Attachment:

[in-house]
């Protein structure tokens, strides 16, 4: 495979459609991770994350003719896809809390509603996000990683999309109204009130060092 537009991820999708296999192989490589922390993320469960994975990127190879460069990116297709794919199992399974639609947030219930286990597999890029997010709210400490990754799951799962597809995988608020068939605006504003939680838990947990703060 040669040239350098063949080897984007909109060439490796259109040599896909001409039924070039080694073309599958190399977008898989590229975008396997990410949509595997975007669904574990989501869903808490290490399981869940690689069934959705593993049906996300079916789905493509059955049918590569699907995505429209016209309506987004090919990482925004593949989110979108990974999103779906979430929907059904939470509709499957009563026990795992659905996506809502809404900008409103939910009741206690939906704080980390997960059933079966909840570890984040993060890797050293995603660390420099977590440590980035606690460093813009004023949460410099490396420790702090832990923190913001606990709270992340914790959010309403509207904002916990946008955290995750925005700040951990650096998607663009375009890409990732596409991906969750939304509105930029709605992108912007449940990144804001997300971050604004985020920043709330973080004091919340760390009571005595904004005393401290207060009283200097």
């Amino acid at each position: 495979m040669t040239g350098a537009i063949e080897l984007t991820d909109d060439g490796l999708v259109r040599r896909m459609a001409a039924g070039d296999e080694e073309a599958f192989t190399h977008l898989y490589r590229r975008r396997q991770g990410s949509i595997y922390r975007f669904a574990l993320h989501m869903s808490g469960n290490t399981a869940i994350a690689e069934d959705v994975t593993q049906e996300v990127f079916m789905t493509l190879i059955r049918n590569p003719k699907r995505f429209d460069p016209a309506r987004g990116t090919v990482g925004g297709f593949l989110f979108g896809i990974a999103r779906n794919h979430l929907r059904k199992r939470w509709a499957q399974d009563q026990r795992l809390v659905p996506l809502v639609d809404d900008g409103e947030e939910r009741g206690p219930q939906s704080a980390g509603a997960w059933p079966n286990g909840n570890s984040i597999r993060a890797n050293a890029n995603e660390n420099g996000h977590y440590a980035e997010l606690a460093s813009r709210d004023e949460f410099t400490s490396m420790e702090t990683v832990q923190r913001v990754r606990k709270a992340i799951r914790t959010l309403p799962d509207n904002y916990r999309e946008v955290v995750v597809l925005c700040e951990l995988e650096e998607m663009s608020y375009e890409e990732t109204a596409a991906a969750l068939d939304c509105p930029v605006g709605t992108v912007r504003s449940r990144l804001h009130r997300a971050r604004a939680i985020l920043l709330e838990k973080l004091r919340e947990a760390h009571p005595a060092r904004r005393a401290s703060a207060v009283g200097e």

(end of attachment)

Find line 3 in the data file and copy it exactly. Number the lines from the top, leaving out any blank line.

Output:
């Amino acid at each position: 495979m040669t040239g350098a537009i063949e080897l984007t991820d909109d060439g490796l999708v259109r040599r896909m459609a001409a039924g070039d296999e080694e073309a599958f192989t190399h977008l898989y490589r590229r975008r396997q991770g990410s949509i595997y922390r975007f669904a574990l993320h989501m869903s808490g469960n290490t399981a869940i994350a690689e069934d959705v994975t593993q049906e996300v990127f079916m789905t493509l190879i059955r049918n590569p003719k699907r995505f429209d460069p016209a309506r987004g990116t090919v990482g925004g297709f593949l989110f979108g896809i990974a999103r779906n794919h979430l929907r059904k199992r939470w509709a499957q399974d009563q026990r795992l809390v659905p996506l809502v639609d809404d900008g409103e947030e939910r009741g206690p219930q939906s704080a980390g509603a997960w059933p079966n286990g909840n570890s984040i597999r993060a890797n050293a890029n995603e660390n420099g996000h977590y440590a980035e997010l606690a460093s813009r709210d004023e949460f410099t400490s490396m420790e702090t990683v832990q923190r913001v990754r606990k709270a992340i799951r914790t959010l309403p799962d509207n904002y916990r999309e946008v955290v995750v597809l925005c700040e951990l995988e650096e998607m663009s608020y375009e890409e990732t109204a596409a991906a969750l068939d939304c509105p930029v605006g709605t992108v912007r504003s449940r990144l804001h009130r997300a971050r604004a939680i985020l920043l709330e838990k973080l004091r919340e947990a760390h009571p005595a060092r904004r005393a401290s703060a207060v009283g200097e």